Washington D.C.’s These United States march into Canal Street Tavern
By Benjamin Dale
It’s an interesting thing to watch when a band verges on the border between obscurity and fame, between struggling to make it and finally quitting that day job. Washington D.C. outfit These United States stand poised to make the transition, garnering critical acclaim from such music industry stalwarts as Spin, Paste and Alternative Press. Dayton plays host to the up-and-comers on Monday, September 12 at Canal Street Tavern, with Athens locals Southeast Engine as openers.
These United States have their finger firmly on today’s zeitgeist, as the struggling economy has coincided with a folk/roots rock revival across the nation. Championed by such notables a Mumford and Sons, Edward Sharp and the Magnetic Zeros and Avett Brothers, folkies are all the rage these days. Where These United States stands out against the throngs of imitators is in their storytelling sense. Each song is a story, mostly told in the third person.
“It sounds weird, but we’ve never been interested in introspection and personal stuff,” said Jesse Elliott, primary singer-songwriter for the band. “My background is in storytelling and the third person. I’ve heard from a few places that we’re accused of sneaking in as many allusions to things as we can, and that’s just not true. Characters are interesting. From a writing perspective, I like T.S. Eliot and Hunter S. Thompson and, musically, I like similar idiosyncratic characters in our songs.”
Elliott is in fact descended from one of the great American folk heroes of yore – John Chapman, better known as Johnny Appleseed.
“That’s actually a funny story,” said Elliott. “I was hanging out with my grandmother, who lives in the vicinity where John Chapman, the real dude, planted orchards. Grandma and I were watching a movie with, of all people, Martin Short as Johnny Appleseed. Grandma goes, ‘You know, you’re related to him.’ Sure enough, he’s buried in Fort Wayne, Ind., which is close to where I grew up.”
Though the band formed in D.C. in 2008, These United States can call the road home now, in the tradition of folk greats before them like Woody Guthrie and Bob Dylan. Some of the band lives in North Carolina and others in New York. Right now they’re all in Kentucky, working with Duane Lundy of Shangri-La Studios in Lexington on their fifth album in three years.
“We’ve had more time to work on this one, so we’ve done a lot more demoing, it’s kind of a fun process,” said Elliott. “We’re just sort of experimenting right now with structures, tones — chopping songs up like Frankensteins, putting in unexpected instruments or noises.”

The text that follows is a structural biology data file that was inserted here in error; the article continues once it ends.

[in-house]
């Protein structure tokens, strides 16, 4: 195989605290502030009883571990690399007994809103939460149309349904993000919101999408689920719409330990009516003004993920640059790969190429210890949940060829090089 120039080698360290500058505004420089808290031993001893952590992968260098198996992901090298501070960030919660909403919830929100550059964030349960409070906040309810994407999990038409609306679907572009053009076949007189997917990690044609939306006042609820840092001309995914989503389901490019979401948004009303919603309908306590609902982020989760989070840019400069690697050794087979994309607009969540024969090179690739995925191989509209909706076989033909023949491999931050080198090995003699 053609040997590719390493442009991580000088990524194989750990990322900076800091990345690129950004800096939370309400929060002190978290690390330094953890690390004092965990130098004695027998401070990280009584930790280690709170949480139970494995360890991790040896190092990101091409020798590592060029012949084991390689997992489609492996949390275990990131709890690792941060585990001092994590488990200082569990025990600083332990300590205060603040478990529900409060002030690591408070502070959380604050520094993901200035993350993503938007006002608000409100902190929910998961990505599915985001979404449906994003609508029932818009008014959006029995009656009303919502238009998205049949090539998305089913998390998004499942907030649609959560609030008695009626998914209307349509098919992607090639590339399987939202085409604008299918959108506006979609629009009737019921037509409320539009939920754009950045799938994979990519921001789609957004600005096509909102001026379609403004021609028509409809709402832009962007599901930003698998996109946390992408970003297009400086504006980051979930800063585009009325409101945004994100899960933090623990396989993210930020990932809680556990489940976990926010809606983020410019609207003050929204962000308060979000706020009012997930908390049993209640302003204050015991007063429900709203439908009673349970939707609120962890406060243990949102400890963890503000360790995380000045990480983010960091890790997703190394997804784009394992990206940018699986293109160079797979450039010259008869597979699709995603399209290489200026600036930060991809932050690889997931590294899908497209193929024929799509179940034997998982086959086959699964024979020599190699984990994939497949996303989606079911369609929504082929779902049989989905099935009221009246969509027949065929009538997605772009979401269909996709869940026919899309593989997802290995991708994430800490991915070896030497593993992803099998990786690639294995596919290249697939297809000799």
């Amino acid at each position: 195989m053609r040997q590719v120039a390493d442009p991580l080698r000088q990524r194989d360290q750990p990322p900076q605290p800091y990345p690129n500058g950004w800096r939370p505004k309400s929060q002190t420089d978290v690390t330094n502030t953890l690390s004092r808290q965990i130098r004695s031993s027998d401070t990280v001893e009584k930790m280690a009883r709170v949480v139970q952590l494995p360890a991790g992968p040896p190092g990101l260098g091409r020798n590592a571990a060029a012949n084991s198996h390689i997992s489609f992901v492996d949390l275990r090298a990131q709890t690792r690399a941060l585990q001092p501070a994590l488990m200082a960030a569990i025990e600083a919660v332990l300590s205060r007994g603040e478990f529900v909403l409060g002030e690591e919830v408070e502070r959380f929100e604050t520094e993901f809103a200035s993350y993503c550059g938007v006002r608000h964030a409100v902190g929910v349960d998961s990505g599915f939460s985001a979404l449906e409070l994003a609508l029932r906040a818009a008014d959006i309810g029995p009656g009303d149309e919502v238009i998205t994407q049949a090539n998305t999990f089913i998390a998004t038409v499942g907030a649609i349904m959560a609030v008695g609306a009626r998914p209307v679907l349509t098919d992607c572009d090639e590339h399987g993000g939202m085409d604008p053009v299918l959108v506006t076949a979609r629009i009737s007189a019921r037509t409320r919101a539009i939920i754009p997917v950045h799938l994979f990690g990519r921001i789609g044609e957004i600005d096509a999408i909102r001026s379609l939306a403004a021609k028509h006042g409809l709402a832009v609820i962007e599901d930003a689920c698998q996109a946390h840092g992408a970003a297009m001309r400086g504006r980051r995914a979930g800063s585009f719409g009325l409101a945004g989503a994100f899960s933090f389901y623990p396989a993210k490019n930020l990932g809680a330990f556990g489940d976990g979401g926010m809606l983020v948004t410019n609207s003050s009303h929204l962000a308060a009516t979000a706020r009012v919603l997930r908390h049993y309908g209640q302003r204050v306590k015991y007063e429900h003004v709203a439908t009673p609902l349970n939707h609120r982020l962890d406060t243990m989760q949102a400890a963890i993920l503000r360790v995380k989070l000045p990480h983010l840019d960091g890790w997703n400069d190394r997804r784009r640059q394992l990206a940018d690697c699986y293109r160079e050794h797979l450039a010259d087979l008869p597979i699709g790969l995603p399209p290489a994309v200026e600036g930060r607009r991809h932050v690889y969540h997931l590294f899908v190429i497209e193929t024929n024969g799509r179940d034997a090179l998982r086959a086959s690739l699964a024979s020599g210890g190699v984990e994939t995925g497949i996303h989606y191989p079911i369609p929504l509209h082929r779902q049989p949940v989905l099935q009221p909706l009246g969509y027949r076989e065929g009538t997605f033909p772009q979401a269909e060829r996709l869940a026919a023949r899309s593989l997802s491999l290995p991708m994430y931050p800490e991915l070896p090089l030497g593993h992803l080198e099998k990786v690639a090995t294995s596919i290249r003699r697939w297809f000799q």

Their freewheeling live shows are a reflection of their lifestyles — flowing, sweeping, impulsive and spontaneous.
“I think that’s when we have the most fun together,” said Elliott. “All of us have gotten into this life because we have tried other things and not enjoyed them as much. If you’re going to enjoy rock ‘n’ roll, you may as well enjoy it for what it is, which is fast and loose and fun and made up.”
The band’s name has gathered its fair share of controversy as well, with many assuming a political undertone to the name and thus the songs themselves. In fact the name came from a poem by Chinese-American poet Li-Young Lee. It’s since morphed and come to define the nature of Elliott’s songwriting.
“Geography. Landscapes. Wide open places. City streets. It’s the playground my imagination has always run around, this great big country of ours,” said Elliott. “For better and for worse, it’s us. It’s really just a descriptor, in that sense. I’ve been asked about its controversial nature. Doesn’t seem so controversial to me. Just a, sort of, matter of fact. Here I am. This is what I see around me. It’s journalism. Could’ve named the project Planet Earth, but that seems like more than I know much about right now. These United States is, too, but it’s just close enough within reach to be something to aspire to. Planet Earth would be completely overwhelming. Boston and Chicago were taken already. Here’s where I am.”
Whether it’s sweeping folk ballads or country-fried Americana, These United States have got you covered. This show is not one to miss.
These United States play Monday, September 12 at Canal Street Tavern with Southeast Engine. Doors open at 8:30 p.m. and admission is $5. For more information, visit theseunitedstates.net.
Reach DCP freelance writer Benjamin Dale at BenDale@DaytonCityPaper.com.